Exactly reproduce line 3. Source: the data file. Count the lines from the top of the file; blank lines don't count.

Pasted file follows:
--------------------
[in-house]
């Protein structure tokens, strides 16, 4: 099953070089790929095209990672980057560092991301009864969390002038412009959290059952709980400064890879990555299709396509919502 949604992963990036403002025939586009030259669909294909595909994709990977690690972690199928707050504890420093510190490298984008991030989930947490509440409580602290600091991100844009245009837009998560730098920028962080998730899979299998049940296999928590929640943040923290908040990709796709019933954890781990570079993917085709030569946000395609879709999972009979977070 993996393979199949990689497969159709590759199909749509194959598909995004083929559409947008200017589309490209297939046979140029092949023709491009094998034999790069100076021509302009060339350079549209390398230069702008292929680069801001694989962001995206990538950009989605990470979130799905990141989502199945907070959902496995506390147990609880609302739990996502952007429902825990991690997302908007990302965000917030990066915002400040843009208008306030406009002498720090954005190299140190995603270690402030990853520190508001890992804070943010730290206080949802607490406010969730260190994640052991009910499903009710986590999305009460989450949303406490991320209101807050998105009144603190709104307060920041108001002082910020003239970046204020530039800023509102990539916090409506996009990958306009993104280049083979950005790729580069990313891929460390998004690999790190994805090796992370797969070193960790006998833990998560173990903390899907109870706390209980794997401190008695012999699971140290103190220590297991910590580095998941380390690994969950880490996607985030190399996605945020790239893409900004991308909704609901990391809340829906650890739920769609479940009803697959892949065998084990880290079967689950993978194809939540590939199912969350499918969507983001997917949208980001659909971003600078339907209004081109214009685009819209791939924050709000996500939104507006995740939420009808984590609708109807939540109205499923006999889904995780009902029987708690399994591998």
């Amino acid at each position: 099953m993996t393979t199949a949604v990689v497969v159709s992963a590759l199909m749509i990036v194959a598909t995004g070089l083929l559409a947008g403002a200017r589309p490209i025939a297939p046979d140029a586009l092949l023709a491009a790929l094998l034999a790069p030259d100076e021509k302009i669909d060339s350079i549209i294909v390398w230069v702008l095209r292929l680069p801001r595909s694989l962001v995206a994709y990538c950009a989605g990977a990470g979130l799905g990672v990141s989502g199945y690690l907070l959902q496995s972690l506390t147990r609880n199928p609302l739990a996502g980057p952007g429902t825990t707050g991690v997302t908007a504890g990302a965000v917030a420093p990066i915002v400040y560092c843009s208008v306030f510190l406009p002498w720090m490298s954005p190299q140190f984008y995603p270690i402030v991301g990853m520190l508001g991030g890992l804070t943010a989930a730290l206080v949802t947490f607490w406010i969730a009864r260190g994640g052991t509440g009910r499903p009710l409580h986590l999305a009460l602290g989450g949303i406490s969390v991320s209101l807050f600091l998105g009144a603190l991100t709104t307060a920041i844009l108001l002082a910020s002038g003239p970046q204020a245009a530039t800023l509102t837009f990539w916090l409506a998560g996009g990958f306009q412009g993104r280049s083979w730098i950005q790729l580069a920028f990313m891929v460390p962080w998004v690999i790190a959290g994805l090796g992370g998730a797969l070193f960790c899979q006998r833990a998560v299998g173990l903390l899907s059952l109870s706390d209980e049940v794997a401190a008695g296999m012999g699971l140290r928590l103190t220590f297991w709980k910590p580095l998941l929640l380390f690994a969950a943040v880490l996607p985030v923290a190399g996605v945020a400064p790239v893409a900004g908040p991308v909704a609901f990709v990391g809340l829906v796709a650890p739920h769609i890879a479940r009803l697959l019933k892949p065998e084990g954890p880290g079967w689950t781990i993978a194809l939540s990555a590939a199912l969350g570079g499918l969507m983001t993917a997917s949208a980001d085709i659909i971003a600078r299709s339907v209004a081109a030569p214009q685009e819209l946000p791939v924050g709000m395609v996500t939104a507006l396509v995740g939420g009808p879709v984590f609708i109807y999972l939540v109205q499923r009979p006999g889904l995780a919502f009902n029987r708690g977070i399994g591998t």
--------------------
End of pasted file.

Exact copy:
């Amino acid at each position: 099953m993996t393979t199949a949604v990689v497969v159709s992963a590759l199909m749509i990036v194959a598909t995004g070089l083929l559409a947008g403002a200017r589309p490209i025939a297939p046979d140029a586009l092949l023709a491009a790929l094998l034999a790069p030259d100076e021509k302009i669909d060339s350079i549209i294909v390398w230069v702008l095209r292929l680069p801001r595909s694989l962001v995206a994709y990538c950009a989605g990977a990470g979130l799905g990672v990141s989502g199945y690690l907070l959902q496995s972690l506390t147990r609880n199928p609302l739990a996502g980057p952007g429902t825990t707050g991690v997302t908007a504890g990302a965000v917030a420093p990066i915002v400040y560092c843009s208008v306030f510190l406009p002498w720090m490298s954005p190299q140190f984008y995603p270690i402030v991301g990853m520190l508001g991030g890992l804070t943010a989930a730290l206080v949802t947490f607490w406010i969730a009864r260190g994640g052991t509440g009910r499903p009710l409580h986590l999305a009460l602290g989450g949303i406490s969390v991320s209101l807050f600091l998105g009144a603190l991100t709104t307060a920041i844009l108001l002082a910020s002038g003239p970046q204020a245009a530039t800023l509102t837009f990539w916090l409506a998560g996009g990958f306009q412009g993104r280049s083979w730098i950005q790729l580069a920028f990313m891929v460390p962080w998004v690999i790190a959290g994805l090796g992370g998730a797969l070193f960790c899979q006998r833990a998560v299998g173990l903390l899907s059952l109870s706390d209980e049940v794997a401190a008695g296999m012999g699971l140290r928590l103190t220590f297991w709980k910590p580095l998941l929640l380390f690994a969950a943040v880490l996607p985030v923290a190399g996605v945020a400064p790239v893409a900004g908040p991308v909704a609901f990709v990391g809340l829906v796709a650890p739920h769609i890879a479940r009803l697959l019933k892949p065998e084990g954890p880290g079967w689950t781990i993978a194809l939540s990555a590939a199912l969350g570079g499918l969507m983001t993917a997917s949208a980001d085709i659909i971003a600078r299709s339907v209004a081109a030569p214009q685009e819209l946000p791939v924050g709000m395609v996500t939104a507006l396509v995740g939420g009808p879709v984590f609708i109807y999972l939540v109205q499923r009979p006999g889904l995780a919502f009902n029987r708690g977070i399994g591998t």